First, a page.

Insurance commissioner urges insurers to “generously interpret provisions” post-Ida

Insurance commissioner urges insurers to “generously interpret provisions” post-Ida | Insurance Business America

Insurance commissioner urges insurers to “generously interpret provisions” post-Ida

Following the devastation caused by Hurricane Ida, Louisiana Insurance Commissioner Jim Donelon has issued a bulletin calling all insurers operating in the state to cover for prohibited use coverage.

The commissioner’s bulletin, Bulletin 2021-07, reminds all authorized and surplus lines insurers to “generously interpret” provisions for coverage surrounding evacuation orders in favor of policyholders. In the bulletin, Donelon explained that he joins President Biden in urging insurers to forgo the use of policy language restricting insurance coverage only to communities subjected to a mandatory evacuation order.

“Local officials may or may not have used mandatory evacuation orders for their constituents to evacuate for fear of putting them at greater risk, but we all know the need was clear for people to get out of the way of Hurricane Ida,” the commissioner said in a statement. “I urge insurers to not use lack of a mandatory evacuation order to deny policyholders coverage for their evacuation expenses.”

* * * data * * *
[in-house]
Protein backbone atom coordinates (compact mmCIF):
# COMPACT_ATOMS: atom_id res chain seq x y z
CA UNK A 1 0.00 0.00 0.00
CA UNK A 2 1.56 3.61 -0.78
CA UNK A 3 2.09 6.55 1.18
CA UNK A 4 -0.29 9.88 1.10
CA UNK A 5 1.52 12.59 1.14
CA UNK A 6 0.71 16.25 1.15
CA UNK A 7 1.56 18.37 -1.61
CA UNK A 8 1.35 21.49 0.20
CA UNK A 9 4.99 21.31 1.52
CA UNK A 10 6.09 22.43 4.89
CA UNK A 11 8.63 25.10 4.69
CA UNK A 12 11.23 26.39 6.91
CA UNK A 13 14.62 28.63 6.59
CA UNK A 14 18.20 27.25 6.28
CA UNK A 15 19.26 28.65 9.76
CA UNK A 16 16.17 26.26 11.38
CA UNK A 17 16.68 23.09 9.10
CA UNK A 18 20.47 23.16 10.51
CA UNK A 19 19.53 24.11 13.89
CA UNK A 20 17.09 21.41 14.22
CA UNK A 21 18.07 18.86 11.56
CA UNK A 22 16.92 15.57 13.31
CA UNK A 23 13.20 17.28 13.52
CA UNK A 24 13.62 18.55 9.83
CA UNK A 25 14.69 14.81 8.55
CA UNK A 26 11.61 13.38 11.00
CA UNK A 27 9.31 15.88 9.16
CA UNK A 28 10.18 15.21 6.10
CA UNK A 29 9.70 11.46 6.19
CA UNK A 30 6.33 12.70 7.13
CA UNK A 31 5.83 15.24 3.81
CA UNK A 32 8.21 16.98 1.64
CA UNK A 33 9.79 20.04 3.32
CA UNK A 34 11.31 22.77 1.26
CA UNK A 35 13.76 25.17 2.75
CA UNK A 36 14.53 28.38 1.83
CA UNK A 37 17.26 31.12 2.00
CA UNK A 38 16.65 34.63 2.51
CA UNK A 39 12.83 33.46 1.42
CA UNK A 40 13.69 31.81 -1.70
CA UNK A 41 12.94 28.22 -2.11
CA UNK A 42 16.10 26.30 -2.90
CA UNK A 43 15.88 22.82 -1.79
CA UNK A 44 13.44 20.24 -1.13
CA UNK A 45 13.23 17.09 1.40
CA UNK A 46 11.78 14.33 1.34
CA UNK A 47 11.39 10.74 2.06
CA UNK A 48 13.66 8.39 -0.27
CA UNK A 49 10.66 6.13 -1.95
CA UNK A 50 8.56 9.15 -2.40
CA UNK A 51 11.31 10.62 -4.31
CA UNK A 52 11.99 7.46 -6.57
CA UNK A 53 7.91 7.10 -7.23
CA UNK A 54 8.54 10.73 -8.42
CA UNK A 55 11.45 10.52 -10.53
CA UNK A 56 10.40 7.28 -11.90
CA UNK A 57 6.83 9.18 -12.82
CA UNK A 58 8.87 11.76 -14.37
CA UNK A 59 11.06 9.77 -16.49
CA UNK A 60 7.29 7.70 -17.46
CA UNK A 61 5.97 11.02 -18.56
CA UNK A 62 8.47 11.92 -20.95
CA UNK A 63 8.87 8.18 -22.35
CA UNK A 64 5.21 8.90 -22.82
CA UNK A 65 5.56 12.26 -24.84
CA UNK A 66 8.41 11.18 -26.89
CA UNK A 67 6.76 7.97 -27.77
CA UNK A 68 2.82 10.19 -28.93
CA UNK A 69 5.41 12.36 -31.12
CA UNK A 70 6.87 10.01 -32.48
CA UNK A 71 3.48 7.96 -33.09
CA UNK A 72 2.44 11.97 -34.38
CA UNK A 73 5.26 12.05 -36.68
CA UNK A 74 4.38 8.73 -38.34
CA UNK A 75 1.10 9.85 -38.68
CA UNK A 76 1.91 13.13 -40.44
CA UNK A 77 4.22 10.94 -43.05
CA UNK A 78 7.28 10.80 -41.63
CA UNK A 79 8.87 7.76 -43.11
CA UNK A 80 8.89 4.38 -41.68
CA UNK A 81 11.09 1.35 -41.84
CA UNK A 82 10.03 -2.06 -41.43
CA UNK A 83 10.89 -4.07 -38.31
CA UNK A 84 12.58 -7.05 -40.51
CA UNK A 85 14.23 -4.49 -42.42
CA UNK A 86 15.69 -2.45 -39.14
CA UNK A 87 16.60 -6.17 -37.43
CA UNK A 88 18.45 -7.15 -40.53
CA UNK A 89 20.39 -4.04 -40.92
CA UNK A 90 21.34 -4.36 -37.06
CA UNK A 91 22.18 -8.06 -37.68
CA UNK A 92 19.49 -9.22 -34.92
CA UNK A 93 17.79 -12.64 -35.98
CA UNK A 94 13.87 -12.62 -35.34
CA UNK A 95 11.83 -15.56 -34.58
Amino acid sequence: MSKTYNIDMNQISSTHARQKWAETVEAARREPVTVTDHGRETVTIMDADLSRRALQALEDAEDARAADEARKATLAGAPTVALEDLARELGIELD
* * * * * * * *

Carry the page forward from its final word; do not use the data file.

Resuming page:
The commissioner also offered a reminder that most homeowner policies include coverage for additional living expenses (ALE), and that prohibited use coverage usually pays extra expenses for up to two weeks when an evacuation order prohibits policyholders from living in their homes. ALE coverage will also pay for longer-term additional expenses if physical damage to a policyholder’s home renders it uninhabitable.

Local news outlet BRPROUD reported that so far, the insurers Allstate, USAA, PURE, and Louisiana Citizens have complied with Donelon’s bulletin.

Read more: Ida insured property losses could hit $25 billion – report

Hurricane Ida made two landfalls in Louisiana on August 29 – both at Category 4 strength. Modeling firm AIR Worldwide pegged the damage caused by the storm as being between $17 billion and $25 billion.